TARGETED DATA COLLECTION FOR POSITIONING SYSTEMS

- Microsoft

Selecting devices from which to receive data for adjusting the performance of a positioning system. The positioning system infers the location of the devices based on beacons observed by the devices. The performance of the positioning system is compared to performance targets. One or more of the devices are selected based on the comparison. Data collection from the devices is adjusted to affect performance of the positioning system (e.g., improved or reduced). For example, if the positioning system predicts positions poorly for a particular area, data collection from selected devices within the particular area may be increased.

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Description

BACKGROUND

Some existing systems such as global positioning systems determine the location of devices using satellites. Other systems such as collaborative systems determine the location of the devices based on crowd-sourced data. The crowd-sourced data includes location data obtained from mobile devices such as laptops, netbooks, and cellular telephones. The quality and frequency of the obtained, crowd-sourced data varies based on, for example, device type, location, network, operating system, and other variables. While some existing systems are able to limit crowd sourcing to certain device types and operating systems, the existing systems have limited ability to control collection of the crowd-sourced data to exclude poor quality data, to minimize the impact of data collection on the devices, and to adjust performance of the positioning system. For example, the user experience on the reporting devices may degrade based on the frequency and quantity of data collection such that battery life, processing time, and storage on the reporting devices may be negatively affected.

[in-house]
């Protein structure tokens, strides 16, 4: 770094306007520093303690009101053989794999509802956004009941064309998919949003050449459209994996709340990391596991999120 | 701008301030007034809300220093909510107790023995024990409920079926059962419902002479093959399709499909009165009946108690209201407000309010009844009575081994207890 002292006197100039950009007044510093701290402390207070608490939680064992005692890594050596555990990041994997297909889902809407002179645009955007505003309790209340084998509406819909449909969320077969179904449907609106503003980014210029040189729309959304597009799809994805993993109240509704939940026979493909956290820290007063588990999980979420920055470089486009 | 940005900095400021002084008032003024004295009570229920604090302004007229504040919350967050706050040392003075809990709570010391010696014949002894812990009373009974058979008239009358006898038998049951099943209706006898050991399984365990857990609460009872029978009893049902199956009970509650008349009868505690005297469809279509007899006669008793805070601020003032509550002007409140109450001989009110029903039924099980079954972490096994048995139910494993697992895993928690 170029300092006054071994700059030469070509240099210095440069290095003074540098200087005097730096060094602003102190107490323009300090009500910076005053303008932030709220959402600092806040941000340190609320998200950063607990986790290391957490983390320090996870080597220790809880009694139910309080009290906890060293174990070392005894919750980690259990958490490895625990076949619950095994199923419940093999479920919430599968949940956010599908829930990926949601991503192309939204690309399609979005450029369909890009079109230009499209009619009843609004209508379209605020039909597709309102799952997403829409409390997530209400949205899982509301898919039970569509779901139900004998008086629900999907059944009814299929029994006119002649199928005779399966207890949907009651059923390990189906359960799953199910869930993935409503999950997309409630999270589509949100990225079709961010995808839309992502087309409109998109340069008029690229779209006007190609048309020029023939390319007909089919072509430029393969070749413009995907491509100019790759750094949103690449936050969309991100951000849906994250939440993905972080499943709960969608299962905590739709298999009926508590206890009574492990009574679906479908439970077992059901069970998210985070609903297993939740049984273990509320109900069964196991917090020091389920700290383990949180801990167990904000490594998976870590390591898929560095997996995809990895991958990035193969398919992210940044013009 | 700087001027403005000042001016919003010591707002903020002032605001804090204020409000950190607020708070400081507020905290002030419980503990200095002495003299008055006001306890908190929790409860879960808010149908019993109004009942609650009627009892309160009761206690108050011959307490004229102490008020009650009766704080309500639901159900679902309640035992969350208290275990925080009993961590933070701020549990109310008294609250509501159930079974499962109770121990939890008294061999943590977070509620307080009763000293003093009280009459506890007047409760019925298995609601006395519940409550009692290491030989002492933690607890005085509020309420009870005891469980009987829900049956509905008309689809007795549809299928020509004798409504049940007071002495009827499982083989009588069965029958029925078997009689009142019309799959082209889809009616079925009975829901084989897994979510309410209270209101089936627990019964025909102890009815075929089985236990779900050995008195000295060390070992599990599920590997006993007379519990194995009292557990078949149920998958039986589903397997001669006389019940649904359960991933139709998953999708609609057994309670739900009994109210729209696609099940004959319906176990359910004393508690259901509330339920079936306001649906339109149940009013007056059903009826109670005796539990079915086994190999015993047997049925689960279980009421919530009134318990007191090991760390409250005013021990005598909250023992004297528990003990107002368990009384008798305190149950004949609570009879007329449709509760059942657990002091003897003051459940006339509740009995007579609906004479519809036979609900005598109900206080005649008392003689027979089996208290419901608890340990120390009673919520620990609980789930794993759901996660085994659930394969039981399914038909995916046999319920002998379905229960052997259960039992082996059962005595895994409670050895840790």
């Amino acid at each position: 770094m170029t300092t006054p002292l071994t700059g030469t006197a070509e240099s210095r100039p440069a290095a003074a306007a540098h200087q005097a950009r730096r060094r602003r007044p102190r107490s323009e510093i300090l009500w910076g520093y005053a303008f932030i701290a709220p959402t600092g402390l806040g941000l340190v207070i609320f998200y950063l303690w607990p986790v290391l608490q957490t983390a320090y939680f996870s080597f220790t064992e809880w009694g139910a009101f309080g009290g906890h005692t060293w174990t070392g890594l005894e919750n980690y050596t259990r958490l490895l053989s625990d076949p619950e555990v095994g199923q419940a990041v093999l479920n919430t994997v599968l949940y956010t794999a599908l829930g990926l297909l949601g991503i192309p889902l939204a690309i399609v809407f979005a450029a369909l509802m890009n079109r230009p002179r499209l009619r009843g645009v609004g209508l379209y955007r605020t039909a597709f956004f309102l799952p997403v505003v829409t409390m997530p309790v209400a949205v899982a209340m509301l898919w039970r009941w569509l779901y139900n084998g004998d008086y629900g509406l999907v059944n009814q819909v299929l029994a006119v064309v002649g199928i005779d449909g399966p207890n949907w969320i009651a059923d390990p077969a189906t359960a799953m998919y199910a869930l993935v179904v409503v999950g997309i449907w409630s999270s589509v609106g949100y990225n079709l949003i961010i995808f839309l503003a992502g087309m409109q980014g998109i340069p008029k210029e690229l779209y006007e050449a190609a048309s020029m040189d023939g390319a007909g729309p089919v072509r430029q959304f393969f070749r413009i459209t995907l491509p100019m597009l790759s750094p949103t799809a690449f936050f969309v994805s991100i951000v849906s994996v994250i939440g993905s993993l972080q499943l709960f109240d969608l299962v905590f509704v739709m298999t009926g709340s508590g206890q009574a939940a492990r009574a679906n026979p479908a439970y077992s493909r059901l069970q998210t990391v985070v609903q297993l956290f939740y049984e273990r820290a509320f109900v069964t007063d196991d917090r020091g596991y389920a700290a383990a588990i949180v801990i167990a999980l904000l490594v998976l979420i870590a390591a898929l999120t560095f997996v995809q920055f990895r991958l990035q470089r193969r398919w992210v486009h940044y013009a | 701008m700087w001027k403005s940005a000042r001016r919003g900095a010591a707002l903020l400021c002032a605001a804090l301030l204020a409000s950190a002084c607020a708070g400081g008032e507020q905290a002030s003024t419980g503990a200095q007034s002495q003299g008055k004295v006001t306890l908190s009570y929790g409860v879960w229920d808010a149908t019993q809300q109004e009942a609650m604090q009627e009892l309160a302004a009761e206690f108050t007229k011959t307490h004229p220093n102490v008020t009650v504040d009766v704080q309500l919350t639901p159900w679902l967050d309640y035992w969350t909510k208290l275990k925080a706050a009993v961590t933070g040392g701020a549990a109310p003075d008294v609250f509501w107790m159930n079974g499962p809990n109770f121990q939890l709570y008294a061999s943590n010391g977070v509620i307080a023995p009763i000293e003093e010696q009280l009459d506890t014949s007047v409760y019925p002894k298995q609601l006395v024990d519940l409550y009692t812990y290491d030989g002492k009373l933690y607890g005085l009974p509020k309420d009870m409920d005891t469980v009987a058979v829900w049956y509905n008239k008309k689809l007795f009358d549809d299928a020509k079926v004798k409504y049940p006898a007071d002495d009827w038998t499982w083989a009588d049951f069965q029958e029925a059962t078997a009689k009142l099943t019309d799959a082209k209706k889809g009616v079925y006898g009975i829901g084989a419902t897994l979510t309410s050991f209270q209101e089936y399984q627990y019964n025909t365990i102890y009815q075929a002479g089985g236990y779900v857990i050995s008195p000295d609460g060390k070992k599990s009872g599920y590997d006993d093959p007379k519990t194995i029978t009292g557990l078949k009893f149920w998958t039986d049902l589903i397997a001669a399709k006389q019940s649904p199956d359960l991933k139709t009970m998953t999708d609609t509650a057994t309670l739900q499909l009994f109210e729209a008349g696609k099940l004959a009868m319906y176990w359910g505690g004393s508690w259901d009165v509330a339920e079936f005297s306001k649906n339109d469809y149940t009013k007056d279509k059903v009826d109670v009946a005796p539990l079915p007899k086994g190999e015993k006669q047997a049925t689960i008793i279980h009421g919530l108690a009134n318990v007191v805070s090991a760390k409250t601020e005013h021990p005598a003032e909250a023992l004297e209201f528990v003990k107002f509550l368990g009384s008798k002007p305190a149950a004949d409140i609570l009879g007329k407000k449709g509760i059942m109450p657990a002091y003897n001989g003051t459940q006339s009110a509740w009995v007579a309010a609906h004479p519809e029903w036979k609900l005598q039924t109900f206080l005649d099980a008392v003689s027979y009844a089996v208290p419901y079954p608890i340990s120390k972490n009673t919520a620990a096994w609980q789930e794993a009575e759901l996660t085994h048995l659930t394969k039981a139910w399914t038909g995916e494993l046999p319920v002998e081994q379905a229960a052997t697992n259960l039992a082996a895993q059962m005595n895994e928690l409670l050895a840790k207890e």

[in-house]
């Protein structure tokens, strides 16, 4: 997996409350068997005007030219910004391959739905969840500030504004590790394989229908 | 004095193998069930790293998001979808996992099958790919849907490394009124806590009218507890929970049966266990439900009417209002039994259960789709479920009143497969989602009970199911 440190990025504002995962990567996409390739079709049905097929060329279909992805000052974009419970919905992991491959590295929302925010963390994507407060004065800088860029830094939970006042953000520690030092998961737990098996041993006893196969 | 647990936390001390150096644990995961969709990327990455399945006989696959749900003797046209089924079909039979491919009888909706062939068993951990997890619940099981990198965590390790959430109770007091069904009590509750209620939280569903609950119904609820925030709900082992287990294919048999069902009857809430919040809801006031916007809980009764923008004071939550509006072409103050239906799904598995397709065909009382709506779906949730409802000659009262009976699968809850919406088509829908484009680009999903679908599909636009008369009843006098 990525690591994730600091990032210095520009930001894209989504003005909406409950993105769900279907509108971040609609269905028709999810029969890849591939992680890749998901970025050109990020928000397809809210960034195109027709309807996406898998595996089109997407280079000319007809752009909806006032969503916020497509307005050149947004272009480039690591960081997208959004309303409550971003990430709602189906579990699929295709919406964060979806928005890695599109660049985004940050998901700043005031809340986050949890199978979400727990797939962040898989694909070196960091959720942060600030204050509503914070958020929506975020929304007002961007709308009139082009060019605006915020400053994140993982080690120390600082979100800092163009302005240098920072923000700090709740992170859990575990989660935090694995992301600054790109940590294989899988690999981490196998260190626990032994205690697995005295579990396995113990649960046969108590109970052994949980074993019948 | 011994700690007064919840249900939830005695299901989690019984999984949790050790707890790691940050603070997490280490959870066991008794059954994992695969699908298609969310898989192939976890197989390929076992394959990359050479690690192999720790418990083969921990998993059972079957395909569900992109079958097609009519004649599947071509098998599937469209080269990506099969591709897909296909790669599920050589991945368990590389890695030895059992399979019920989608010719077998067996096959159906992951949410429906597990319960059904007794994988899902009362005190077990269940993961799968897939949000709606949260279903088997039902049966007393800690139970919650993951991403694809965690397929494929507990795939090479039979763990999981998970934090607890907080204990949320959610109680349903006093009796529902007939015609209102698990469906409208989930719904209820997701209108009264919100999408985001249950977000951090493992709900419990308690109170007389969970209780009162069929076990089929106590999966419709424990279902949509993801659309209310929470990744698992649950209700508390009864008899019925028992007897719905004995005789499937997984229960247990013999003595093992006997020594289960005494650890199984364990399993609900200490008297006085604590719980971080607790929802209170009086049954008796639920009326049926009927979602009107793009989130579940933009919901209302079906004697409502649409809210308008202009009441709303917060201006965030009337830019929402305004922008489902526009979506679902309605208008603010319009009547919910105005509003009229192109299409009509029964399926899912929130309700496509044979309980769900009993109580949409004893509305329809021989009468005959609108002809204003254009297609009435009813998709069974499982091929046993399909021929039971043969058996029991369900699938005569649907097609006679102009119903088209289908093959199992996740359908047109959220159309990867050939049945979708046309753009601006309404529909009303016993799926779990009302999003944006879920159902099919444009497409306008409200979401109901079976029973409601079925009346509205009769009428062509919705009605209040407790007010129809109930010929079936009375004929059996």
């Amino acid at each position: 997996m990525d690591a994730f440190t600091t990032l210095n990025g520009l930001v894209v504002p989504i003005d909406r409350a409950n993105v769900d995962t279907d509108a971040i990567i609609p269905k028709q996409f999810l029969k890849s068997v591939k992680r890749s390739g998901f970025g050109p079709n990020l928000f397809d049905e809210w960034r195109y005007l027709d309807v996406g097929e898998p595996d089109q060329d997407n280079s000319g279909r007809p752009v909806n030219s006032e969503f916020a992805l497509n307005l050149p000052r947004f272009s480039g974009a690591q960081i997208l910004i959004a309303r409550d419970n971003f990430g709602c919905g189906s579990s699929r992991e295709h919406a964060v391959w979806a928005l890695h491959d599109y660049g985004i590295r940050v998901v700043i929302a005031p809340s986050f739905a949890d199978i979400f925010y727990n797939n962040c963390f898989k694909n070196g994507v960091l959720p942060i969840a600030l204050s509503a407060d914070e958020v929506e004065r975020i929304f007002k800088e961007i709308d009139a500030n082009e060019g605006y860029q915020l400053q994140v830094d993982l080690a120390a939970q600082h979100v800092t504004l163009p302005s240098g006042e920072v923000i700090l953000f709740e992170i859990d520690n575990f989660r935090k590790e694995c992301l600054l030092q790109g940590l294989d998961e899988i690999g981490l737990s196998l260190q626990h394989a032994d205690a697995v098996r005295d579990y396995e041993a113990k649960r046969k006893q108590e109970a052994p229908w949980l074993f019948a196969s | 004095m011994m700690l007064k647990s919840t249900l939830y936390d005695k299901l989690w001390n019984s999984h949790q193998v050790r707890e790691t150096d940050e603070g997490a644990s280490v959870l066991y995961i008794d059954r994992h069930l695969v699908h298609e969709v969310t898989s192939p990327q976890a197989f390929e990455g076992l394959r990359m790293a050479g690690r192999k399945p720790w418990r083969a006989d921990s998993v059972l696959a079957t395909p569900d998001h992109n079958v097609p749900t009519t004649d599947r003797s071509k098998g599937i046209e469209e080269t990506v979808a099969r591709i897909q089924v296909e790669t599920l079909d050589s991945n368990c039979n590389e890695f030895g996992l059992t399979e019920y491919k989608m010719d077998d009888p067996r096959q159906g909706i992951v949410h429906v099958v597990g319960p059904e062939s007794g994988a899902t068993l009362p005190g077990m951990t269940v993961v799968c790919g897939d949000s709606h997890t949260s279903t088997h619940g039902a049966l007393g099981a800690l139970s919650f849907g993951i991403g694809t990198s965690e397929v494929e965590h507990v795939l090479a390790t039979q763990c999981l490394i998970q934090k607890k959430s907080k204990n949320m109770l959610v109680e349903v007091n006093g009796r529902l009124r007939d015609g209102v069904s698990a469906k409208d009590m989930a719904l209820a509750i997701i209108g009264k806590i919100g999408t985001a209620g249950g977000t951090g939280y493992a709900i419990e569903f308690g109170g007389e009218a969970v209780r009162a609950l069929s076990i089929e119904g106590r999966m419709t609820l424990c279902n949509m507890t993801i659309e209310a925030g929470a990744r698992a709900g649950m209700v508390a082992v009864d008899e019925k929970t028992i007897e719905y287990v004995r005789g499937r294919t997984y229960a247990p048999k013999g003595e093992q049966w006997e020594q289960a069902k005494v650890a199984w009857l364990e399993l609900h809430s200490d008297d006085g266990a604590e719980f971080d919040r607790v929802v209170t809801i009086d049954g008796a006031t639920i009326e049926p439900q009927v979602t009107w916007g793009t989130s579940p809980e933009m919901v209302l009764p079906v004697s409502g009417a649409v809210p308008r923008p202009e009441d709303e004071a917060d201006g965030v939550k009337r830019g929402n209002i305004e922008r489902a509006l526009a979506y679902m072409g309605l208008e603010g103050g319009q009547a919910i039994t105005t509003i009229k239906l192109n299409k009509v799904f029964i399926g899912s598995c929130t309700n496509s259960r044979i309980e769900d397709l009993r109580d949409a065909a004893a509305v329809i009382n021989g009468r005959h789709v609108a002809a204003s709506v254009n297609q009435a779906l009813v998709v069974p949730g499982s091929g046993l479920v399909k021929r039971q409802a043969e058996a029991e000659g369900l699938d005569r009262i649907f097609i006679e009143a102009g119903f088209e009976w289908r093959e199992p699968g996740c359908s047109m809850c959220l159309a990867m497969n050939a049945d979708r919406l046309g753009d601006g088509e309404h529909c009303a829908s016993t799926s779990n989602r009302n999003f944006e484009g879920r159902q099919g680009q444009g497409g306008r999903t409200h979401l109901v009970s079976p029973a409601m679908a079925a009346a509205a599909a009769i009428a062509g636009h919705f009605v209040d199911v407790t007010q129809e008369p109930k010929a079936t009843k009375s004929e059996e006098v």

SUMMARY

Embodiments of the disclosure enable selectively collecting data based on performance targets for a positioning system. A positioning system collects data from at least one of a plurality of devices. Performance of the positioning system is determined. Performance targets associated with the positioning system are accessed. One or more of the devices are selected based at least on the determined performance and the accessed performance targets. Data collection from the selected devices is adjusted to affect performance of the positioning system.

This Summary is provided to introduce a selection of concepts in a simplified form that are further described below in the Detailed Description. This Summary is not intended to identify key features or essential features of the claimed subject matter, nor is it intended to be used as an aid in determining the scope of the claimed subject matter.

BRIEF DESCRIPTION OF THE DRAWINGS

FIG. 1 is an exemplary block diagram illustrating a positioning system inferring a location of a mobile device based on a beacon fingerprint provided by the mobile device.

FIG. 2 is an exemplary block diagram illustrating a computing device selectively collecting data based on performance targets for the positioning system.

FIG. 3 is an exemplary flow chart illustrating operation of the computing device to adjust data collection from devices based on a comparison between current performance of the positioning system and the performance targets.

FIG. 4 is an exemplary block diagram illustrating performance of the positioning system in different geographic areas of a market.

FIG. 5 is an exemplary block diagram illustrating the location of devices within the various geographic areas of the market.

FIG. 6 is an exemplary block diagram illustrating collecting positioned beacon fingerprints to aid in inferring positions for unresolved beacon fingerprints.